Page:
Blast at Ohio gas site kills one

Vindicator staff/wire report

Bolivar, Ohio

A man was killed Monday when a tank at a gas site exploded near a small village 13 miles south of Canton, in Tuscarawas County.

The man apparently was painting the tank at the time, said Lt. Patrick Eddy, of the Bolivar Fire Department.

When the call about the explosion first came into the fire department, it was about a distinct natural-gas smell, he said.

The well was a conventional well drilled at 5,000 feet into the Clinton formation, said Heidi Hetzel- Evans, media-relations manager for the Ohio Department of Natural Resources.

The well was permitted in 1985 and began production in 1986. The well originally was permitted to Sherman Drilling and currently is owned by MKE Producing, she said.

The cause of the explosion and corresponding fire remains under investigation, said Shane Cartmill, public information officer for the Ohio State Fire Marshal’s Office.

By the time the fire department arrived, a part of the tank had been blown 125 yards away from the site by the blast, he said.

“There was already heavy smoke and heavy fire,” Eddy said.

Firefighters were able to get it under control fairly quickly, he said.

These types of explosions at oil and gas sites happen infrequently, Eddy said.

“This was a freak accident,” he said. “The last one we had was about 10 years ago.”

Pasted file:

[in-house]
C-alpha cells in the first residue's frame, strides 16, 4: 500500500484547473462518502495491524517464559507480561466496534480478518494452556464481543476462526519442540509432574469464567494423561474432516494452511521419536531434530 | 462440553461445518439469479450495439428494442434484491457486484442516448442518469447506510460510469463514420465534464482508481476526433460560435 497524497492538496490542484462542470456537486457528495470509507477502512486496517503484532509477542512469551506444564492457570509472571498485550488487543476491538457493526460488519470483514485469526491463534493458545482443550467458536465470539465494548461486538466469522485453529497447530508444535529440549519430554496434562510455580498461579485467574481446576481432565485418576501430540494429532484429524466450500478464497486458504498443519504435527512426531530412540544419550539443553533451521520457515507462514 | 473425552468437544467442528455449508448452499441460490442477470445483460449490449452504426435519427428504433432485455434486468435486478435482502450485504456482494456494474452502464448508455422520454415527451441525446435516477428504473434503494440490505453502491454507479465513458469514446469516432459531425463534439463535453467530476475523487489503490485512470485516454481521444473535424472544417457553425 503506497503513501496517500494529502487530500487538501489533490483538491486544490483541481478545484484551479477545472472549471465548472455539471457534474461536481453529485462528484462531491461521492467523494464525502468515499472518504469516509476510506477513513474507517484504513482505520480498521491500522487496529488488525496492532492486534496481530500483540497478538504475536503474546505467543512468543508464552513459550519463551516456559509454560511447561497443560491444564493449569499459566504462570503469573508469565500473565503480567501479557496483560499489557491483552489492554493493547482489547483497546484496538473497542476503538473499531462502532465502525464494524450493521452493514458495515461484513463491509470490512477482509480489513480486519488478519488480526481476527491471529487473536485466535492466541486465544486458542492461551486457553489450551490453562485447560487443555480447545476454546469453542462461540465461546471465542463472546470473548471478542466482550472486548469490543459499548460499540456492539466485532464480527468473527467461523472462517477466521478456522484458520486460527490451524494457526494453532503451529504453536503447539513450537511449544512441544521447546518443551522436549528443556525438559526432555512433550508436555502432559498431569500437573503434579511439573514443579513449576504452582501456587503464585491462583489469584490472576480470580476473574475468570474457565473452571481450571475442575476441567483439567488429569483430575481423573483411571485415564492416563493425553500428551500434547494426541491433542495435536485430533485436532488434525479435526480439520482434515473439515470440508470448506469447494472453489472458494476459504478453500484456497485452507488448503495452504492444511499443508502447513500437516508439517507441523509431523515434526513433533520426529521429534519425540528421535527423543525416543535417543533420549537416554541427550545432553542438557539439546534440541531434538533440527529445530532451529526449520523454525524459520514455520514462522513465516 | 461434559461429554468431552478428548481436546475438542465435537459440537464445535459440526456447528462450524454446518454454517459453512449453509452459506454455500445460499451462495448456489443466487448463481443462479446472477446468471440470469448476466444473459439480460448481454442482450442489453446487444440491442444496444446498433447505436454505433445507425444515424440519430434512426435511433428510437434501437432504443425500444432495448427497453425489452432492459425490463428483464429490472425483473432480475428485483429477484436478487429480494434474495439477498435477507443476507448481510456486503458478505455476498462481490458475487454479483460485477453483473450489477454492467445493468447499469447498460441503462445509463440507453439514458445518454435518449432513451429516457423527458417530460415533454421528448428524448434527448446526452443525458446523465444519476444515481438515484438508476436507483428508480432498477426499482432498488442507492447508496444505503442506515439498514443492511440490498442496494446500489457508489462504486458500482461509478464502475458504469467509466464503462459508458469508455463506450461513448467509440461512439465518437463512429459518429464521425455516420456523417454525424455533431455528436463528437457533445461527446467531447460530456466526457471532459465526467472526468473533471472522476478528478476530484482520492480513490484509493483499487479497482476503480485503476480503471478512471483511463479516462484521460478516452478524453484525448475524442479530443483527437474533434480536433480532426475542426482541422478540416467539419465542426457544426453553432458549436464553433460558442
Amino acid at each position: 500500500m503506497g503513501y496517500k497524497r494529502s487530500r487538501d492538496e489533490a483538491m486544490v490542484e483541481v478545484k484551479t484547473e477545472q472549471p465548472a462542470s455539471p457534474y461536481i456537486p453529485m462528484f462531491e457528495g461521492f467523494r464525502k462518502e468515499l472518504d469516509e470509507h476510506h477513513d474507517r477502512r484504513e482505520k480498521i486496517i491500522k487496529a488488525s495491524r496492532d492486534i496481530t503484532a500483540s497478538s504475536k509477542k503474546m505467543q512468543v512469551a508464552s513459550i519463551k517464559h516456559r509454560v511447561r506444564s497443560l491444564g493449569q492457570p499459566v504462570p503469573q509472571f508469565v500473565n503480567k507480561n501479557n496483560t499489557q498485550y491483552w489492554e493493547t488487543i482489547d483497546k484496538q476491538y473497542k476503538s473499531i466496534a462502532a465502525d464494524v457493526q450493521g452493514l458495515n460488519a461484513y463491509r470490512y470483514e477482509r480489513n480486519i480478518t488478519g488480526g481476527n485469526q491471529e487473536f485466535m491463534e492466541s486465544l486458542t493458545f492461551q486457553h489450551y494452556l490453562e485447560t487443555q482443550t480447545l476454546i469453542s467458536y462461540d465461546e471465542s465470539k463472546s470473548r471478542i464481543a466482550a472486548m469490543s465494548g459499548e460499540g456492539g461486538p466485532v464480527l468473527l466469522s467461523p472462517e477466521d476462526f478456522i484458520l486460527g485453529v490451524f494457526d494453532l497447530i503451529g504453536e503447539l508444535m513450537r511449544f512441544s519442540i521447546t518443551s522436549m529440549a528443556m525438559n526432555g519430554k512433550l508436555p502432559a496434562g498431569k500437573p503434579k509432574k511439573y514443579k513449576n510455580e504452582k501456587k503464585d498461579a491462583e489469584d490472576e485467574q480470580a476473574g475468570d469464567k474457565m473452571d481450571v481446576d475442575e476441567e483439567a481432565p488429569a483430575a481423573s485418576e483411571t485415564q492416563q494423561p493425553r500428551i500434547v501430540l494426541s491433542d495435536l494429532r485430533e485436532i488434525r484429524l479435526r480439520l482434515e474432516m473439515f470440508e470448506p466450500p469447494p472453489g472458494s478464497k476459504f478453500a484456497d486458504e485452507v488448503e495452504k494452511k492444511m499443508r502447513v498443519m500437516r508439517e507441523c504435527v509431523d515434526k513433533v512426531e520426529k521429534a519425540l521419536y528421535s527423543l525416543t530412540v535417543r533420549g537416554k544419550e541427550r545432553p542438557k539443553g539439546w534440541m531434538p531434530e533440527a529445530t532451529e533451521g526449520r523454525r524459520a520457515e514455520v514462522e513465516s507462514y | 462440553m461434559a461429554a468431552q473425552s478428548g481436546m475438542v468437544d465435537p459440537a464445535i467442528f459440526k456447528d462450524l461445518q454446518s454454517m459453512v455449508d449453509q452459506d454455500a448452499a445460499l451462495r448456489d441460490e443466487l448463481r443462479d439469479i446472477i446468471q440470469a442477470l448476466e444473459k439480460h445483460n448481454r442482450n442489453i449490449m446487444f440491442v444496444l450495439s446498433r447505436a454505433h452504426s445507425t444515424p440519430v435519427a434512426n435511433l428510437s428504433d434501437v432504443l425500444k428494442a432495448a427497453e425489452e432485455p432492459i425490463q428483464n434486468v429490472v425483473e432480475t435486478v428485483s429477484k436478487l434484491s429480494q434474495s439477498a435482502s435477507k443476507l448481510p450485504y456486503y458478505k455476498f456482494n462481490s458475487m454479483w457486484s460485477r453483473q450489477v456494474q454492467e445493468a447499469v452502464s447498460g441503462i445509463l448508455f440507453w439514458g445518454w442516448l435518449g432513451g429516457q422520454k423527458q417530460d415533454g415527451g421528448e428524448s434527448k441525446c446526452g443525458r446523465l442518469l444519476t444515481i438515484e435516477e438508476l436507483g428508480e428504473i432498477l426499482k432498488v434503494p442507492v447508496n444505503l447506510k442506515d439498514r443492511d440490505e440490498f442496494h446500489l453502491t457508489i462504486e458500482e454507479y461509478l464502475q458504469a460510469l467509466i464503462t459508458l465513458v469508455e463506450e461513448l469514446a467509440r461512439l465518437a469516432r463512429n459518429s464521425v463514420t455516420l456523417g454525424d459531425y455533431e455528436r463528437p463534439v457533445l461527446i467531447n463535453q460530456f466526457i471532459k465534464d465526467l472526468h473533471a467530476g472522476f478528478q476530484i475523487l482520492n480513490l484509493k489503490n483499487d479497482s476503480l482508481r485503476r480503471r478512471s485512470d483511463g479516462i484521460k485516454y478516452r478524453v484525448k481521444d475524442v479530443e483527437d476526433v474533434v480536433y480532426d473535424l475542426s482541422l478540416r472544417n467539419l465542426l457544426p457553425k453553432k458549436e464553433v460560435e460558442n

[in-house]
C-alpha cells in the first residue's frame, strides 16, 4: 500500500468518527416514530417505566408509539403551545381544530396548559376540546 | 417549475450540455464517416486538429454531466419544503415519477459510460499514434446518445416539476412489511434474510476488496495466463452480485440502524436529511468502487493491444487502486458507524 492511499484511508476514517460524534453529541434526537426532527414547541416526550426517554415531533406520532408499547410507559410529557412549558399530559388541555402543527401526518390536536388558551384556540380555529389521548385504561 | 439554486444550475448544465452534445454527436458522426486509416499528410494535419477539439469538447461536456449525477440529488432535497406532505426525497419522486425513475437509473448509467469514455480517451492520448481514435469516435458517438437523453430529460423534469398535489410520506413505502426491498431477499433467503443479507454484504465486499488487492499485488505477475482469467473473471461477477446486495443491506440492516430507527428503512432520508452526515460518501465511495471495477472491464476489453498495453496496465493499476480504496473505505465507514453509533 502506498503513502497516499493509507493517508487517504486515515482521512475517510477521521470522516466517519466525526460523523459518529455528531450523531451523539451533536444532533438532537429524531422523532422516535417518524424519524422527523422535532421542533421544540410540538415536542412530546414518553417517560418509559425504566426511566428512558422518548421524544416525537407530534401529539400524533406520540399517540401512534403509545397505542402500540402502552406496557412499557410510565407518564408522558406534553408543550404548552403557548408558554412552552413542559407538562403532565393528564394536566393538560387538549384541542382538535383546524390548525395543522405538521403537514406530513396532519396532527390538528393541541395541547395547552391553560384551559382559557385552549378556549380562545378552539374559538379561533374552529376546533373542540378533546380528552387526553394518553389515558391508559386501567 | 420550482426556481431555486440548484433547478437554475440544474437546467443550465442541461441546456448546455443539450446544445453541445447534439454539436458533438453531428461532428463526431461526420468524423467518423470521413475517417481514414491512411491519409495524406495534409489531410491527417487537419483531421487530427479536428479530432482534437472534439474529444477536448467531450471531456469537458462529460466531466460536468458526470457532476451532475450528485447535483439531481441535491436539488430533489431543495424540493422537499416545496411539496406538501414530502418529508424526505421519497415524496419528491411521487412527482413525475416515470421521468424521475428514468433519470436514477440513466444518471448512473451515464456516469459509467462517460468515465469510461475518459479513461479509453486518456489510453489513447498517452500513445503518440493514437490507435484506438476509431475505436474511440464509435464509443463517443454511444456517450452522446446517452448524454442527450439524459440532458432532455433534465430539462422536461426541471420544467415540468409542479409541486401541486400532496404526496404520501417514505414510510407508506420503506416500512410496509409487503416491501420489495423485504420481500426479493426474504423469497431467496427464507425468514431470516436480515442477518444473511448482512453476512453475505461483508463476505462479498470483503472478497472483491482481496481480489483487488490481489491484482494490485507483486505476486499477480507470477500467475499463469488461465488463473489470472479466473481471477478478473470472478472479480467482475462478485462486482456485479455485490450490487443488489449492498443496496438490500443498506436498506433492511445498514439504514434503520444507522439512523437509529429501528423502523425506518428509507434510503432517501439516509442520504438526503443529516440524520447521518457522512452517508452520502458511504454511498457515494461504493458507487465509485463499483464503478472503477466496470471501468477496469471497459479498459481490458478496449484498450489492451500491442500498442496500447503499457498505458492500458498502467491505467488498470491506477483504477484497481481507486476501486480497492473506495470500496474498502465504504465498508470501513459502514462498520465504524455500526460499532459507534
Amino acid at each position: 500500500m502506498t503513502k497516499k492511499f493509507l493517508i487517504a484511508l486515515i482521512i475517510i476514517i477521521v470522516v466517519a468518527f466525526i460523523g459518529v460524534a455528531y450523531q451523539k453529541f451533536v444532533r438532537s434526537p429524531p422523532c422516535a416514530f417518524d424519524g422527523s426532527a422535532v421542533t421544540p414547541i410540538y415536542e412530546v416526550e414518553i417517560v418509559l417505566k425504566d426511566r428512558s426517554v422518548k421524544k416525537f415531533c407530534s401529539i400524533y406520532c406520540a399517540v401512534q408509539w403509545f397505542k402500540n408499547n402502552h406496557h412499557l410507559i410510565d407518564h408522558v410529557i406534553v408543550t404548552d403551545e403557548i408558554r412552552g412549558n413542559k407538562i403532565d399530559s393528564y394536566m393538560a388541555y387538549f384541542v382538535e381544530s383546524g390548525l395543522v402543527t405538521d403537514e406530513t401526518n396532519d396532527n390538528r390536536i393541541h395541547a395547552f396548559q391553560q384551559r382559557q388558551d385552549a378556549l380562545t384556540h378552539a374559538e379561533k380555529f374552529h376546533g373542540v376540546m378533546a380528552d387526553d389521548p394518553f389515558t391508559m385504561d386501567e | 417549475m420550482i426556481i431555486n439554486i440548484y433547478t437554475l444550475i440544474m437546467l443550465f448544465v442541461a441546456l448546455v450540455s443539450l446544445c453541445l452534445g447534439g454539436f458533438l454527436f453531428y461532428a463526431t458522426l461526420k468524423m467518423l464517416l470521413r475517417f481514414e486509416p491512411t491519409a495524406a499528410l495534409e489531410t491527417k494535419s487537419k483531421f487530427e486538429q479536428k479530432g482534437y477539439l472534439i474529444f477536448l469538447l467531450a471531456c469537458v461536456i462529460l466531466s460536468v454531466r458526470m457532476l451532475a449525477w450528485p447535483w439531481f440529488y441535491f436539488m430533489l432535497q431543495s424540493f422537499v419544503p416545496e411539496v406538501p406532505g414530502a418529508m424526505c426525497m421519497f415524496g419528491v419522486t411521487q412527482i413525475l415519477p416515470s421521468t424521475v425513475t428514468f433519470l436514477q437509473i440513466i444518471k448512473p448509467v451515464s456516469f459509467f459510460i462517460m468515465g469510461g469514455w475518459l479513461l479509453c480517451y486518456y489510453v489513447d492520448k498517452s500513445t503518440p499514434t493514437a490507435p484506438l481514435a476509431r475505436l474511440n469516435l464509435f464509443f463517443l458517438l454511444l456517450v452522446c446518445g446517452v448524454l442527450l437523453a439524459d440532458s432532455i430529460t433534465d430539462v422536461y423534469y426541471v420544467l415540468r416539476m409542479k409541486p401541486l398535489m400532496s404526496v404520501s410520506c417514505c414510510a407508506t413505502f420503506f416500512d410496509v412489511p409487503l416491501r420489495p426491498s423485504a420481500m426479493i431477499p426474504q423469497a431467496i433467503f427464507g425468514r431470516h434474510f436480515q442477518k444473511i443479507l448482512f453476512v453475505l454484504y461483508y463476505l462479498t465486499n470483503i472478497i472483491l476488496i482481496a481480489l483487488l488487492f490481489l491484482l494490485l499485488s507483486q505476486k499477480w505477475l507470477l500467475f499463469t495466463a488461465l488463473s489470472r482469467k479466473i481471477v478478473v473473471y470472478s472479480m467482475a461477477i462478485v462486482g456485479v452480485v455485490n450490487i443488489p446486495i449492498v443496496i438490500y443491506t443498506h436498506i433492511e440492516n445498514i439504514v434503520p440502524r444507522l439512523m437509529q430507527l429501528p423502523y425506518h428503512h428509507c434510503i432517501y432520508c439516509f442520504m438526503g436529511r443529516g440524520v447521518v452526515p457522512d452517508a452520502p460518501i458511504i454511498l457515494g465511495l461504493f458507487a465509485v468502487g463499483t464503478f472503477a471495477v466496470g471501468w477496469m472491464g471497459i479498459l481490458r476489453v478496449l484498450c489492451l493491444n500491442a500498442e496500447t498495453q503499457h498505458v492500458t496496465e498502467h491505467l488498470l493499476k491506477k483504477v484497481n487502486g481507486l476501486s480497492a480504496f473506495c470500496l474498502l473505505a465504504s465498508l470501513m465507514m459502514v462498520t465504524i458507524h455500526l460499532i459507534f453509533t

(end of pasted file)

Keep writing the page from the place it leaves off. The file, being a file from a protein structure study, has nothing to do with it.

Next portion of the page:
The investigation of what caused the explosion has been turned over to the Tuscarawas County Sheriff’s Office and the office of the Ohio Fire Marshal, Eddy said.

An employee at a nearby group home said he felt the ground start to shake and looked toward the oil well. He said the cover of a storage tank shot about 100 feet into the air, and fuel leaked down a driveway and into a field, according to an Associated Press report.

Dr. James Hubert, Tuscarawas County Coroner, said the death appears accidental but his investigation is continuing. Cathy Clarke, coroner’s investigator, also was on the scene.

Hubert said the identity of the victim won’t be released until after family members are notified. Reports of a second fatality attributed to a municipal official were incorrect.

It will probably be a few days before the origin of the blast is known, Cartmill said.

“We’re treating it as an industrial fire at this point,” he said.

The fire marshal’s office is also working with the U.S. Occupational Health and Safety Administration in the investigation.

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